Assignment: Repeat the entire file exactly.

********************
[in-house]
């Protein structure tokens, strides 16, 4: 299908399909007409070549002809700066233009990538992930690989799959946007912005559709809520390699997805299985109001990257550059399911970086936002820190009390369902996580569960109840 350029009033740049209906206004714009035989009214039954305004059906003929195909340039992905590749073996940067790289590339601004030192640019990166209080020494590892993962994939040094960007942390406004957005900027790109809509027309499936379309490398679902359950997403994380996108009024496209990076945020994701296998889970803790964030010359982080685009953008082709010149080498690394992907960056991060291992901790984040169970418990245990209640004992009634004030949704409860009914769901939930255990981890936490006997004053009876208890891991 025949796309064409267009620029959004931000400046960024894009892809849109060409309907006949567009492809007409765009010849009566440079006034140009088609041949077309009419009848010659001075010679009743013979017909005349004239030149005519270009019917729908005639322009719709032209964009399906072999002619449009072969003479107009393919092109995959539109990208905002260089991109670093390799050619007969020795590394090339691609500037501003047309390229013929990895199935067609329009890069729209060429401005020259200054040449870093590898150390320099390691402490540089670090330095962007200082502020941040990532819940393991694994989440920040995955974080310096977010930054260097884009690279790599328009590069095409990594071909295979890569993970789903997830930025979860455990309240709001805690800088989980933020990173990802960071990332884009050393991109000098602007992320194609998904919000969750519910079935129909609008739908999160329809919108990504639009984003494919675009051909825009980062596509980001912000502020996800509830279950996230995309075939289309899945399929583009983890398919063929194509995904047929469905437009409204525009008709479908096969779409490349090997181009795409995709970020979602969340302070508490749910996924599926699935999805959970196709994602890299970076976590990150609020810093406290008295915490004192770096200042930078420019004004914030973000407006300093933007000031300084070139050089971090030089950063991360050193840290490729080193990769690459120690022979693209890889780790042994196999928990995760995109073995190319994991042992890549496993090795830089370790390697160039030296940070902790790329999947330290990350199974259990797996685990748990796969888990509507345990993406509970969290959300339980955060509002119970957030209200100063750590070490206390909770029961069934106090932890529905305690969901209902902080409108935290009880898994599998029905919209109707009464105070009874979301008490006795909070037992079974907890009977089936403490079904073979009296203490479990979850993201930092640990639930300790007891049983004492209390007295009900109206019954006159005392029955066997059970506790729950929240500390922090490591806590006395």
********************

[in-house]
């Protein structure tokens, strides 16, 4: 299908399909007409070549002809700066233009990538992930690989799959946007912005559709809520390699997805299985109001990257550059399911970086936002820190009390369902996580569960109840 350029009033740049209906206004714009035989009214039954305004059906003929195909340039992905590749073996940067790289590339601004030192640019990166209080020494590892993962994939040094960007942390406004957005900027790109809509027309499936379309490398679902359950997403994380996108009024496209990076945020994701296998889970803790964030010359982080685009953008082709010149080498690394992907960056991060291992901790984040169970418990245990209640004992009634004030949704409860009914769901939930255990981890936490006997004053009876208890891991 025949796309064409267009620029959004931000400046960024894009892809849109060409309907006949567009492809007409765009010849009566440079006034140009088609041949077309009419009848010659001075010679009743013979017909005349004239030149005519270009019917729908005639322009719709032209964009399906072999002619449009072969003479107009393919092109995959539109990208905002260089991109670093390799050619007969020795590394090339691609500037501003047309390229013929990895199935067609329009890069729209060429401005020259200054040449870093590898150390320099390691402490540089670090330095962007200082502020941040990532819940393991694994989440920040995955974080310096977010930054260097884009690279790599328009590069095409990594071909295979890569993970789903997830930025979860455990309240709001805690800088989980933020990173990802960071990332884009050393991109000098602007992320194609998904919000969750519910079935129909609008739908999160329809919108990504639009984003494919675009051909825009980062596509980001912000502020996800509830279950996230995309075939289309899945399929583009983890398919063929194509995904047929469905437009409204525009008709479908096969779409490349090997181009795409995709970020979602969340302070508490749910996924599926699935999805959970196709994602890299970076976590990150609020810093406290008295915490004192770096200042930078420019004004914030973000407006300093933007000031300084070139050089971090030089950063991360050193840290490729080193990769690459120690022979693209890889780790042994196999928990995760995109073995190319994991042992890549496993090795830089370790390697160039030296940070902790790329999947330290990350199974259990797996685990748990796969888990509507345990993406509970969290959300339980955060509002119970957030209200100063750590070490206390909770029961069934106090932890529905305690969901209902902080409108935290009880898994599998029905919209109707009464105070009874979301008490006795909070037992079974907890009977089936403490079904073979009296203490479990979850993201930092640990639930300790007891049983004492209390007295009900109206019954006159005392029955066997059970506790729950929240500390922090490591806590006395």